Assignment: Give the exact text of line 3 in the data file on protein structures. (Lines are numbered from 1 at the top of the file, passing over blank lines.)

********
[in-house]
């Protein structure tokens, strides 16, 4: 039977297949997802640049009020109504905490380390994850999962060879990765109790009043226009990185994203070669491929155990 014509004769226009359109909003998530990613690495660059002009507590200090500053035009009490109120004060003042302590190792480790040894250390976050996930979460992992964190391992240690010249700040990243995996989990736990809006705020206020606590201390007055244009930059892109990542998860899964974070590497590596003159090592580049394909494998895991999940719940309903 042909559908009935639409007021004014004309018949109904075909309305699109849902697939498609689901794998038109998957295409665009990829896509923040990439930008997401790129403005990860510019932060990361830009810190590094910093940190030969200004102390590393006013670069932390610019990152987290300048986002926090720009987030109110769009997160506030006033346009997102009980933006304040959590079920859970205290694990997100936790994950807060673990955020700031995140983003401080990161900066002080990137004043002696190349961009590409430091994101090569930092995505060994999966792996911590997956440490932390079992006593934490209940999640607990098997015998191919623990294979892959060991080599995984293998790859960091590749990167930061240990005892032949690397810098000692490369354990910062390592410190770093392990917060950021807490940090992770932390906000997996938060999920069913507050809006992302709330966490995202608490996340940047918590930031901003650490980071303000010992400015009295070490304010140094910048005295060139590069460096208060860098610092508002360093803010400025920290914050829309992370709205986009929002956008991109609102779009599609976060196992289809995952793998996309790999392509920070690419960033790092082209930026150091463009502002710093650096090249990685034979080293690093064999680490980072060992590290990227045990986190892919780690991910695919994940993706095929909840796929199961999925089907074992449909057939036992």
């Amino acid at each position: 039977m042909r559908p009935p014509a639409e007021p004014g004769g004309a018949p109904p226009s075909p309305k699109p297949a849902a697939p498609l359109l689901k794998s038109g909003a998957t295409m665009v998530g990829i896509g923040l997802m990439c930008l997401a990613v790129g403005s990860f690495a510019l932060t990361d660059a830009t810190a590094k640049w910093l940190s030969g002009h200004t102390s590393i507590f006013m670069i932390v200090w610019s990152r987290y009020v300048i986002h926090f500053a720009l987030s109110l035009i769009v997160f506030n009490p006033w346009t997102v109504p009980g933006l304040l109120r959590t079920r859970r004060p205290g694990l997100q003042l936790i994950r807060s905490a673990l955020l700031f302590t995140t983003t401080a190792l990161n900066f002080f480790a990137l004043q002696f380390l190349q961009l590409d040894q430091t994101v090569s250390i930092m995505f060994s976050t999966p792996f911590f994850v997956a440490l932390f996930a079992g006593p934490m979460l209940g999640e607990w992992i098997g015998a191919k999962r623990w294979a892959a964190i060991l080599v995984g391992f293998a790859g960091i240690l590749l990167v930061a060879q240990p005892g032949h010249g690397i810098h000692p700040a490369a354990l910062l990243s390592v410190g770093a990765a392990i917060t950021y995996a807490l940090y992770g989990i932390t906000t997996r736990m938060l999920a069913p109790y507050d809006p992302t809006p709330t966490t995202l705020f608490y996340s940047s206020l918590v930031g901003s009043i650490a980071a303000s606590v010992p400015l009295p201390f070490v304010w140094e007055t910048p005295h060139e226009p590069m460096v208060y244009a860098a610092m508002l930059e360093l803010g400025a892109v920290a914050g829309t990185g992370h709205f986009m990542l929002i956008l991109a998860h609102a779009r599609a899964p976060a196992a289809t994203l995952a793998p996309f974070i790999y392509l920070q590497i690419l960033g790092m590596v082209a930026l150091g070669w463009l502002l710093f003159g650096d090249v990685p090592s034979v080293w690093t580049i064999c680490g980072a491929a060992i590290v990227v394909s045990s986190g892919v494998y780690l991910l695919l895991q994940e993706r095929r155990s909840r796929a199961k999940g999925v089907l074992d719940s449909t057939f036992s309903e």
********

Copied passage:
């Amino acid at each position: 039977m042909r559908p009935p014509a639409e007021p004014g004769g004309a018949p109904p226009s075909p309305k699109p297949a849902a697939p498609l359109l689901k794998s038109g909003a998957t295409m665009v998530g990829i896509g923040l997802m990439c930008l997401a990613v790129g403005s990860f690495a510019l932060t990361d660059a830009t810190a590094k640049w910093l940190s030969g002009h200004t102390s590393i507590f006013m670069i932390v200090w610019s990152r987290y009020v300048i986002h926090f500053a720009l987030s109110l035009i769009v997160f506030n009490p006033w346009t997102v109504p009980g933006l304040l109120r959590t079920r859970r004060p205290g694990l997100q003042l936790i994950r807060s905490a673990l955020l700031f302590t995140t983003t401080a190792l990161n900066f002080f480790a990137l004043q002696f380390l190349q961009l590409d040894q430091t994101v090569s250390i930092m995505f060994s976050t999966p792996f911590f994850v997956a440490l932390f996930a079992g006593p934490m979460l209940g999640e607990w992992i098997g015998a191919k999962r623990w294979a892959a964190i060991l080599v995984g391992f293998a790859g960091i240690l590749l990167v930061a060879q240990p005892g032949h010249g690397i810098h000692p700040a490369a354990l910062l990243s390592v410190g770093a990765a392990i917060t950021y995996a807490l940090y992770g989990i932390t906000t997996r736990m938060l999920a069913p109790y507050d809006p992302t809006p709330t966490t995202l705020f608490y996340s940047s206020l918590v930031g901003s009043i650490a980071a303000s606590v010992p400015l009295p201390f070490v304010w140094e007055t910048p005295h060139e226009p590069m460096v208060y244009a860098a610092m508002l930059e360093l803010g400025a892109v920290a914050g829309t990185g992370h709205f986009m990542l929002i956008l991109a998860h609102a779009r599609a899964p976060a196992a289809t994203l995952a793998p996309f974070i790999y392509l920070q590497i690419l960033g790092m590596v082209a930026l150091g070669w463009l502002l710093f003159g650096d090249v990685p090592s034979v080293w690093t580049i064999c680490g980072a491929a060992i590290v990227v394909s045990s986190g892919v494998y780690l991910l695919l895991q994940e993706r095929r155990s909840r796929a199961k999940g999925v089907l074992d719940s449909t057939f036992s309903e």